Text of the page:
by David Safier
This isn't a new idea. It's a revival of an idea TUSD board member Mark Stegeman proposed during the whole school closure debate in 2012. It's on the agenda again (Item 10) for the upcoming board meeting Tuesday, November 12.
You can read the proposal here. The basic idea: Shut down a TUSD high school, send all of its kids to other schools and reopen it as a new, larger University High School (UHS). I assume this would mean shutting down the current UHS at Rincon High, though that isn't spelled out in the proposal. The purpose is to expand UHS, both to accomodate a larger number of TUSD students as mandated by the desegregation plan, and to continue to make space for students from neighboring districts to enroll in the school.
I think this is a terrible idea, not because I oppose the expansion of UHS — I think it's a good, and probably a necessary, idea — but because I oppose the way Stegeman wants to go about it. He's putting TUSD back into that nasty, divisive school closure territory once again, this time at the high school level. His proposal would mean displacing an entire high school student body and sending the students elsewhere. An all-inclusive high school would be closed, which would have a negative impact on the neighborhood. I haven't seen any specific recommendations from Stegeman about which school he's targeting — I imagine he has one or two possibilities in mind — so I don't know what school would be emptied of its current students.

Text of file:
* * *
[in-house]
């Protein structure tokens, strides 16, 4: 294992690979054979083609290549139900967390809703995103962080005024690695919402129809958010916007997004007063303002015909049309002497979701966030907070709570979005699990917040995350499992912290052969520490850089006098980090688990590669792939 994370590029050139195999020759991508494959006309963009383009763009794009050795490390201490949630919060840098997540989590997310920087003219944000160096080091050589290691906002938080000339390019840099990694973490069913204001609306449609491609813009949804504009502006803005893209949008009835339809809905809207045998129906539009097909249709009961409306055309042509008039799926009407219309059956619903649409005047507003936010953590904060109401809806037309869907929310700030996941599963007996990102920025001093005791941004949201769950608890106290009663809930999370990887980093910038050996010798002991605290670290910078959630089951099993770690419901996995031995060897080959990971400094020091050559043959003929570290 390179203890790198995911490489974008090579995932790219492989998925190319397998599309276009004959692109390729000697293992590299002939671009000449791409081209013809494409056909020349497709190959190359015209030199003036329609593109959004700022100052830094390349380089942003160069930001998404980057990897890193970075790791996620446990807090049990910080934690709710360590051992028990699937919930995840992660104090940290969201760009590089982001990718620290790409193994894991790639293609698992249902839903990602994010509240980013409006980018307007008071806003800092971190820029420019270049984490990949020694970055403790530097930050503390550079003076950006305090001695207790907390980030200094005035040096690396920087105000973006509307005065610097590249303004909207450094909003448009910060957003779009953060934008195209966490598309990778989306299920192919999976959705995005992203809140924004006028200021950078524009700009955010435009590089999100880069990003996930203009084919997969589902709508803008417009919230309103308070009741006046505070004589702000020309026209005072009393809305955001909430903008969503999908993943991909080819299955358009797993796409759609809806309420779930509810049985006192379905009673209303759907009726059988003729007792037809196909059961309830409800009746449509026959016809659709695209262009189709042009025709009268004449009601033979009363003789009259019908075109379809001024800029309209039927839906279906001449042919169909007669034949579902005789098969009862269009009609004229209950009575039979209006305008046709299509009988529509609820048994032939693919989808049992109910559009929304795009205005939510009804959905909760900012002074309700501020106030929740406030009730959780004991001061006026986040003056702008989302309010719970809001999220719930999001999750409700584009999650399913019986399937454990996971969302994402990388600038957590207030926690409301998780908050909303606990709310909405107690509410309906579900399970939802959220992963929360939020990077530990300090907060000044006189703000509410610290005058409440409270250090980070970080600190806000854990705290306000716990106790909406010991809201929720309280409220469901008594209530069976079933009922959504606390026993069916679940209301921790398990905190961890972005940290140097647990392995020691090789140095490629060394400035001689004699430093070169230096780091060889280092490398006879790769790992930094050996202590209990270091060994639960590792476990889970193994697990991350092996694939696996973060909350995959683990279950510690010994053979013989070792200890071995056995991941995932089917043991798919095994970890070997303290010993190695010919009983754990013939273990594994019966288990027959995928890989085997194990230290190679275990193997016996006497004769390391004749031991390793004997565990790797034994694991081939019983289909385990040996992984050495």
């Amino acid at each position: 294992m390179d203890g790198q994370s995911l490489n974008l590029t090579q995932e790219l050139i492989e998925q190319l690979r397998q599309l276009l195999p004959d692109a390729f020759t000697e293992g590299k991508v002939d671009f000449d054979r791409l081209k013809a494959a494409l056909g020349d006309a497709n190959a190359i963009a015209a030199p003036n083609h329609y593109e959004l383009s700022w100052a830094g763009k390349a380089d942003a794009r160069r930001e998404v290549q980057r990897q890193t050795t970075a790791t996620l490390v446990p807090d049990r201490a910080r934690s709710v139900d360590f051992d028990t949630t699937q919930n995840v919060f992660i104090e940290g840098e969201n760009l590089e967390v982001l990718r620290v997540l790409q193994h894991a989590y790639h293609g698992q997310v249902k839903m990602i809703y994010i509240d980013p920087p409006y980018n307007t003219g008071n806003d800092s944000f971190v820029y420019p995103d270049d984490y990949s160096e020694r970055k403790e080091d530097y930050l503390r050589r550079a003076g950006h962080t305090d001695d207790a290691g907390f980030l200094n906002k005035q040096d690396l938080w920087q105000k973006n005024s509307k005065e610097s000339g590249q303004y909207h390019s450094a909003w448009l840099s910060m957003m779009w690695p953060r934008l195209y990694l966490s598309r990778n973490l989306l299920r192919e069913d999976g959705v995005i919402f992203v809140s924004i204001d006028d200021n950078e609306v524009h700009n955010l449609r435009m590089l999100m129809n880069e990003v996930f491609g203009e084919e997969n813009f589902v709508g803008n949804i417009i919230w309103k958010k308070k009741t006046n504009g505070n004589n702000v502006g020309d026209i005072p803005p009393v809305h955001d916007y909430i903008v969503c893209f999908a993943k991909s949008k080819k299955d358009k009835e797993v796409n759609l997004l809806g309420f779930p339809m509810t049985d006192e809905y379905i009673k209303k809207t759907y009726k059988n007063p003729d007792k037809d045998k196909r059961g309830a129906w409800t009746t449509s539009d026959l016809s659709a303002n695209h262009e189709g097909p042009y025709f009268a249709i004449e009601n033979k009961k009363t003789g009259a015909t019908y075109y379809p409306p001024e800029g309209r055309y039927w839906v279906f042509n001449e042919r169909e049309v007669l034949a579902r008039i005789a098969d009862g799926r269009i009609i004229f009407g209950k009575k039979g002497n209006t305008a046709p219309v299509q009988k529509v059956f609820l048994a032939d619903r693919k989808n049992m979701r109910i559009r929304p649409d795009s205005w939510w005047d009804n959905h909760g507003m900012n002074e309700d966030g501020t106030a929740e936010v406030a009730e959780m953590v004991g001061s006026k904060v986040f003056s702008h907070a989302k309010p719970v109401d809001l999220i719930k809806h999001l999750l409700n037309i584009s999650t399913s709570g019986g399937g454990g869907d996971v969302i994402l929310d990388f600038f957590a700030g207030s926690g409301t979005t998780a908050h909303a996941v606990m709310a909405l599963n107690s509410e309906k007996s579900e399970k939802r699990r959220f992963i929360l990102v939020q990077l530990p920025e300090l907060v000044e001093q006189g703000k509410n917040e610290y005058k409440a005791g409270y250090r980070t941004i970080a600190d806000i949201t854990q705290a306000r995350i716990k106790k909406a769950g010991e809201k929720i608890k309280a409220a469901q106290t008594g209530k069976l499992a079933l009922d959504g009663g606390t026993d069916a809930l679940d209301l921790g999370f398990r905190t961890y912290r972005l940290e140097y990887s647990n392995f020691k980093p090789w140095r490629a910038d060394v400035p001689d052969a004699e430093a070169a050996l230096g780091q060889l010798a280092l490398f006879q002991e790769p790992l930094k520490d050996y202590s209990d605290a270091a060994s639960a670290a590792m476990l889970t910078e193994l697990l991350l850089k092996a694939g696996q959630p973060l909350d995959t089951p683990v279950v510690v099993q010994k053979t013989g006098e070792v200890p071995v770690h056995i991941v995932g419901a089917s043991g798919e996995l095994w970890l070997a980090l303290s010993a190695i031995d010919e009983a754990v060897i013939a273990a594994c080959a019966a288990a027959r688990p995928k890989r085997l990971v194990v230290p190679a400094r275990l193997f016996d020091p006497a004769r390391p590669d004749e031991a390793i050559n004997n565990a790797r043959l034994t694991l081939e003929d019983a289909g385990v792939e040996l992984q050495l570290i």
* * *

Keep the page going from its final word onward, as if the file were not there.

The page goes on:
Stegeman's plan has an elegance to it because of its simplicity. Any other solution to the overcrowding problem at UHS would be more complex, and possibly more expensive. But if a simple idea is a bad idea, as this one is, the district needs to do something it hasn't done for ages: think outside the box, look for creative solutions which, if not entirely win/win, are at least win/don't-lose-very-much-with-ways-to-mitigate-the-losses.
My suggestion is, create a second UHS campus, preferably on the west side of town. It could be in an under-enrolled high school, using a similar model to the Rincon/UHS approach, or in a recently closed school, remodeled to accomodate the needs of high school students. Keep both campuses equally rigorous with the same basic UHS curriculum, but give each a specialty where students can progress even further in certain academic areas than they do now. One campus, for example, would be a math/science magnet with specialty courses in some of cutting edge areas of math and science, while the other would be a humanities magnet that takes some aspects of the arts, literature and the social sciences beyond what is currently offered. That would attract students from different areas of the city and different socioeconomic strata to both schools, making the location of the school secondary to its academic offerings.
Would this idea work? I don't know. But it should be on the table along with other ideas suggested by parents, the community, TUSD staff members and university-level scholars. Let's avoid the draconian school closure answer and move toward more creative solutions which increase inclusiveness and excellence across the board.
NOTE: Stegeman's plan also includes a magnet middle school to be built near the new UHS. I didn't include that idea in this discussion. It's an interesting, outside-the-box idea — from what I've heard, middle school is the weakest link in TUSD education — which needs to be discussed on its own merits. Right now, it looks like a way to make the closure of a high school more palatable.